of customers would recommend this product to a friend.
Displaying items 1-4 of 4
Page 1 of 1
4 Stars Out Of 5
I thorough treatment of the subject.
April 2, 2014
Robert Saucy of Talbot School of Theology has written a substantive volume on the biblical subject of the heart. Saucy confesses that he has long desired to write such a work for the benefit of the church. The chapters are filled with biblical, theological, psychological, and medical arguments and evidence for Saucy' view of the heart. The author looks to the Old Testament conception of the heart as the seat of one's emotions, but also points out that the heart is inseparable from every other part of one's being. He suggests the heart is the person, and the person is the heart. This argument is certainly in line with the Old Testament conception of heart.
The author, as mentioned in the preceding paragraph, uses resources from secular psychology and medicine to support his arguments at times. This may be a negative for some but in the early portions of the book the secular sources are only used to support arguments, not establish them. An issue I have with Saucy's approach is the section on meditation, which sets forth lectio divina as a model for Christian meditation. As long as an individual follows biblical exhortations and guidelines for Christian meditation, the practice of meditation is fine. My problem is the Catholic mysticism, which is bound up in lectio divina. It is inseparable from the writings of those who originated the practice. I would've found it more helpful to leave lectio divina out of the volume completely.
Saucy also discusses the Lord's Supper employing imagery that sounds sacramental, even Catholic. He said, "Eating and drinking Christ's body and blood are vivid metaphors for our need to ingest through faith the spiritual food and drink of the One who surrendered his body to death and shed his blood as a sacrifice for our sin that we might share in his resurrection life. Every time we celebrate the Lord's Supper, it should remind us of the truth that our spiritual life and growth is dependent on our continual feeding on the living Christ even as our physical life depends on the ingesting of physical nourishment" (p. 267). This language sounds very similar to Catholic theology. They believe that Catholics will receive spiritual nourishment by participating in the Catholic "mass." This is entirely at odds with the intended symbolism of the New Testament teaching concerning the elements of the Lord's Supper. The author clarifies by stating the following, "The nourishing food of Christ comes through consuming and digesting God's Word even as we consume and digest food and drink" (p. 267). He also reiterates this biblical concept of receiving spiritual nourishment through the Scriptures on page 268. So, in fairness he does clear up any potential misconception. But, my defenses were raised to the issue because of his promotion of lectio divina which originated with Catholic mystics.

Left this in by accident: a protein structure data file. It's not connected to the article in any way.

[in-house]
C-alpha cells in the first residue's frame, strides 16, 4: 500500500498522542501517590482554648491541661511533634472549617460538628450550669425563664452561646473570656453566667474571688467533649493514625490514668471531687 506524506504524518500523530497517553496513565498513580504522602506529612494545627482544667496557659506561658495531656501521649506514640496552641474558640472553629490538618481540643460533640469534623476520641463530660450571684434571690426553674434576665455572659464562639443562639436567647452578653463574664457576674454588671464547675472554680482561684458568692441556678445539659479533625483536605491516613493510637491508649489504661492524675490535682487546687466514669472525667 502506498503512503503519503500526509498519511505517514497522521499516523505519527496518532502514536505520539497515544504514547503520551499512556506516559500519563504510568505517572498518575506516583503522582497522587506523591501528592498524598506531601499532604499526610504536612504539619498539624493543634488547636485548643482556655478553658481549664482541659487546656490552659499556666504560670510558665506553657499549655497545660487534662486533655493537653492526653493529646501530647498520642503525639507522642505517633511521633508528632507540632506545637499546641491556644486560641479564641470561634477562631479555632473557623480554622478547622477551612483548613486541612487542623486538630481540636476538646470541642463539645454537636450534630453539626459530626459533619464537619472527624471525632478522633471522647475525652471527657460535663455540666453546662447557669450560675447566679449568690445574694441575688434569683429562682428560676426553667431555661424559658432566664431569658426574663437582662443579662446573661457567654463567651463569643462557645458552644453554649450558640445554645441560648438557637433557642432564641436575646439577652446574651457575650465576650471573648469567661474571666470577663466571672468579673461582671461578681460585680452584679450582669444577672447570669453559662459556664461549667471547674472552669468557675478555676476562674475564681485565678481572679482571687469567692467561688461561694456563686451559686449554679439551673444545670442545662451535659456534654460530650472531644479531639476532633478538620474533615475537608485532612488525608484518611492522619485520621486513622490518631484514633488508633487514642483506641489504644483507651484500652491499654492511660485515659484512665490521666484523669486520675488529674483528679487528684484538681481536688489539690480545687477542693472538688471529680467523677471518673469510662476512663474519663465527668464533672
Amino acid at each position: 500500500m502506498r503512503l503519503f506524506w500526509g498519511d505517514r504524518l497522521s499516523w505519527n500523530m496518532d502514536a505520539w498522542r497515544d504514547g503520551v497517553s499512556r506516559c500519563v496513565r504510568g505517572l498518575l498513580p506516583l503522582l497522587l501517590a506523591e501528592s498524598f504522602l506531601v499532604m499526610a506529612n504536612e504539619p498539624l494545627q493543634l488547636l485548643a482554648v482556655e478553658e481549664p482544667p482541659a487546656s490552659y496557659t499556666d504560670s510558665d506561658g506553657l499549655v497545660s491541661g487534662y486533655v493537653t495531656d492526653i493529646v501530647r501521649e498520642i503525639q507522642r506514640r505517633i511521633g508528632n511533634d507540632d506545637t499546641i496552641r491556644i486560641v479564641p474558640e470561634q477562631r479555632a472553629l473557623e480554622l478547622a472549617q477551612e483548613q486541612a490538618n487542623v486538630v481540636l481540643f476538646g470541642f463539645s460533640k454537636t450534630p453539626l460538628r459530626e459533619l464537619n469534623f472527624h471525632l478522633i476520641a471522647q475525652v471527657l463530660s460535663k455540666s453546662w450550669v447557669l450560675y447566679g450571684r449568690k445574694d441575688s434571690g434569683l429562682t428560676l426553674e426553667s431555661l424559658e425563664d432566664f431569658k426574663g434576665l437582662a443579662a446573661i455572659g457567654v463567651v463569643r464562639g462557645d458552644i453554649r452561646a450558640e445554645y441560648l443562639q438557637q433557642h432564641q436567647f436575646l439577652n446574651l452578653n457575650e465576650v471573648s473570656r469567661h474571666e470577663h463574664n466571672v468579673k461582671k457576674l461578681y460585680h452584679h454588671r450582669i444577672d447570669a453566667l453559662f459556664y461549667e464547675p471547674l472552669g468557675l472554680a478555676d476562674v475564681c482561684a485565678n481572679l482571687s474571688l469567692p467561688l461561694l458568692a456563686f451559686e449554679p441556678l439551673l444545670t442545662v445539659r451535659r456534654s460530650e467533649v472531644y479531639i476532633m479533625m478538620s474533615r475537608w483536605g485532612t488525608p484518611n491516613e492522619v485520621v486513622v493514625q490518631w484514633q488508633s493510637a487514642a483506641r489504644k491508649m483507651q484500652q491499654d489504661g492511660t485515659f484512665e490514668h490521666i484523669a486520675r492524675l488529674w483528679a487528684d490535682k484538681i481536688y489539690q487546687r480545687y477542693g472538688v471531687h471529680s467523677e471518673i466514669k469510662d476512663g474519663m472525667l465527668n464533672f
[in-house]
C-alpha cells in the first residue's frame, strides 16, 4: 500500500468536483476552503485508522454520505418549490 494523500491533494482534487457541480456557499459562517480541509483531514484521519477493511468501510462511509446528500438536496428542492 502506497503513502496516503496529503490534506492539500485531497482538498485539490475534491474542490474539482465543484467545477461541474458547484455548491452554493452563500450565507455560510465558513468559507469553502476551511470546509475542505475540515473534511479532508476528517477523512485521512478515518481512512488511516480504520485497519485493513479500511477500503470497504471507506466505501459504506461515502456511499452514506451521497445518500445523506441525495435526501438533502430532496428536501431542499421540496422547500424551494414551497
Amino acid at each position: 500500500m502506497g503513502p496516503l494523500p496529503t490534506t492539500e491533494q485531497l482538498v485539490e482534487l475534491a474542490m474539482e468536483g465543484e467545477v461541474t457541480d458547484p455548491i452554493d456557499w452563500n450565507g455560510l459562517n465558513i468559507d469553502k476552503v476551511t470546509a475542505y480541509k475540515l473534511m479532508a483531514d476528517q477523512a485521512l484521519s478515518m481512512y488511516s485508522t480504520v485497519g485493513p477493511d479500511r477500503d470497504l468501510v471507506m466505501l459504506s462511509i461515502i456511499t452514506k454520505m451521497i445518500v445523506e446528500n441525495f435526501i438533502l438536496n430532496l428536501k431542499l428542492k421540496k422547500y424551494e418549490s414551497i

Saucy moves on to discuss the very important but frequently misunderstood issue of, "What do you do when you don't feel like doing what God has commanded you to do?" The author proposes that right actions will lead to write thinking and right emotions. If believers always waited around for their emotions to be in line before they acted in obedience, they would rarely act in obedience. This conclusion and counsel from the author is supported by his earlier chapter on the condition of the heart. The believer needs to progress in personal sanctification and the heart needs further transformation, which is aided by right action.
The author touches on the importance of fellow believers (i.e. community) in the spiritual transformation of heart and the believer's progressive sanctification. Believers are able to speak truth to each other, hold one another accountable, and encourage each other. Saucy points out that God has designed the Christian life to be lived out in community with other believers. Overall, Saucy has provided a thorough and helpful work. He has discussed the significance of the heart in the life of man, especially the Christian man. I would recommend this book as a beneficial treatment of the subject.
I received this book from Kregel Publishers in exchange for an unbiased review.
With this book, Robert L. Saucy, distinguished professor of Systematic Theology, enters the realm of spiritual formation books. He provides an introductory book covering some of the basic topics. The purpose of this blog is to review this book; to do so, I will note two strengths and one weakness.
First, Saucy helps his readers understand the necessity of spiritual growth. He wrote, "In the same way that we are born physically to grow to maturity, we are born again spiritually to grow to maturity. We are not born again just so we can be in heaven someday, but we are born from above by the Spirit of God to actually live a brand-new life in Christ now" (17). Recently, I was asked to speak on the topic "Assurance of Salvation" for college students. I echoed this quote from Saucy's book before I had even read this book; Christians are born again/above to grow; that is the natural life of a Christian; any exception to growth questions whether or not someone is even a Christian. Saucy is spot-on here.